Gunman kills 35 in attack starting at Thai child care center
A gunman who attacked a child care center in Thailand and then fired from his car as he fled killed more than 30 people Thursday, including two dozen children, authorities said.
It was the deadliest mass shooting in the country's history. The assailant, identified as a former police officer, killed his wife and child before taking his own life.
Photos and videos posted online of the day care showed the floor of one room was smeared with blood and sleeping mats scattered about. Pictures of the alphabet and other colorful decorations adorned the walls.
In videos, frantic family members could be heard weeping outside the building. Ambulances stood by as police and medical workers walked around.
A witness told Thailand's Kom Chad Leuk television at the scene that they had locked the door to the building when they saw the suspect approaching with a handgun, but that he shot through it.
“The teacher who died, she had a child in her arms,” said the woman, whose name wasn't given. “I didn't think he would kill children, but he shot at the door and shot right through it.”
Authorities identified the assailant as a former police officer and said he entered the child care center after noon in the northeastern Thai town of Nongbua Lamphu.
Twenty-two children and two adults were killed in the building before the assailant fled, according to a police statement. But he continued to shoot people from his car, police Maj. Gen. Paisal Luesomboon told The Associated Press.
Police identified the suspect as 34-year-old former police officer Panya Kamrap. Paisel told PPTV in an interview that he was fired from the force earlier this year because of drug-related offenses.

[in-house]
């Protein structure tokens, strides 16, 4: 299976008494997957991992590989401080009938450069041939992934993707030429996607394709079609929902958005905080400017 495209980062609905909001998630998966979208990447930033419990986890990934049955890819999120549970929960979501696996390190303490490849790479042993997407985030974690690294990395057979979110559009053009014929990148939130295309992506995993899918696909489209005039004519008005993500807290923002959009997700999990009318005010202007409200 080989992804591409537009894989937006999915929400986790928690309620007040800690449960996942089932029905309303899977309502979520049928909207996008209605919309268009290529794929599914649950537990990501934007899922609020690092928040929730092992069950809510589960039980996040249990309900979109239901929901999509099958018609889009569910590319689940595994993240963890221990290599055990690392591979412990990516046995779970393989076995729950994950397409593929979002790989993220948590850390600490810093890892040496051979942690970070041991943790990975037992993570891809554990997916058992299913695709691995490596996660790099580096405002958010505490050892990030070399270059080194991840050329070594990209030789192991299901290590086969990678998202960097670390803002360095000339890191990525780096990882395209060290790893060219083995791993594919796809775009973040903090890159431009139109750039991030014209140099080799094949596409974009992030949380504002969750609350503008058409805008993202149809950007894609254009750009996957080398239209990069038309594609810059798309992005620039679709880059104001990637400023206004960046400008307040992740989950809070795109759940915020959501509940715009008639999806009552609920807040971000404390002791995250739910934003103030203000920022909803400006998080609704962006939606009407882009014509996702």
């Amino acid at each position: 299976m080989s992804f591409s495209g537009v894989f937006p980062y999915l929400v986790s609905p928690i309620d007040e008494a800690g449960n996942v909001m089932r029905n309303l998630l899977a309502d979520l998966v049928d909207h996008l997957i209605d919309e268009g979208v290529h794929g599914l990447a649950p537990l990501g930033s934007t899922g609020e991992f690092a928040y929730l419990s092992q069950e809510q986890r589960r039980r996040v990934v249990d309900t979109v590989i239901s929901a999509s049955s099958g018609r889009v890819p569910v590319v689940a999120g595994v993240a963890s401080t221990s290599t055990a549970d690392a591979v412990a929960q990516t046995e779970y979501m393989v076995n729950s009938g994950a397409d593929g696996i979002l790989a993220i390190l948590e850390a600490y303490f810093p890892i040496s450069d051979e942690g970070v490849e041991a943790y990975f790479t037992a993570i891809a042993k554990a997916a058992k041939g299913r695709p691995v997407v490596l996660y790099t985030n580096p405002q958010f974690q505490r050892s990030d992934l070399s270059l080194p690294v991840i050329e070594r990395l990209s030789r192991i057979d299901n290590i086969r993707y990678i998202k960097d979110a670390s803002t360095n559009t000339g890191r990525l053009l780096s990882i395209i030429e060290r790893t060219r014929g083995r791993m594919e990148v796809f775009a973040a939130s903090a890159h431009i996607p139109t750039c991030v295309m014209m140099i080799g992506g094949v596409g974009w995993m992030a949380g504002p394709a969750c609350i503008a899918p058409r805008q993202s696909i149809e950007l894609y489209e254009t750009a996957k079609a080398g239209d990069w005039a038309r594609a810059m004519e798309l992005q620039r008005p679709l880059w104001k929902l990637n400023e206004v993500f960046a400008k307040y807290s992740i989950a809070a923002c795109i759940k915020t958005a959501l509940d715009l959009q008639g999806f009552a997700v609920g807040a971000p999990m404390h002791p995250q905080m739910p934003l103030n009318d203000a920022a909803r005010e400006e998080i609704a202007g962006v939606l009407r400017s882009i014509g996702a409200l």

In the attack he used multiple weapons, including a handgun, a shotgun and a knife, Paisel said.
After arriving home, he killed his wife and child and then himself, police said.
Police said he killed another two children and nine adults outside the child care center, including his wife and his son.
Firearm-related deaths in Thailand are much lower than in countries like the United States and Brazil, but higher than in countries like Japan and Singapore that have strict gun control laws. The rate of firearms related deaths in 2019 was about 4 per 100,000, compared with about 11 per 100,000 in the U.S. and nearly 23 per 100,000 in Brazil.
Last month, a clerk shot co-workers at Thailand's Army War College in Bangkok, killing two and wounding another before he was arrested.
The country's previous worst mass shooting involved a disgruntled soldier who opened fire in and around a mall in the northeastern city of Nakhon Ratchasima in 2020, killing 29 people and holding off security forces for some 16 hours before eventually being killed by them.
By TASSANEE VEJPONGSA, the Associated Press.
Associated Press writers David Rising, Chalida Ekvitthayavechnukul, Elaine Kurtenbach and Grant Peck contributed to this story.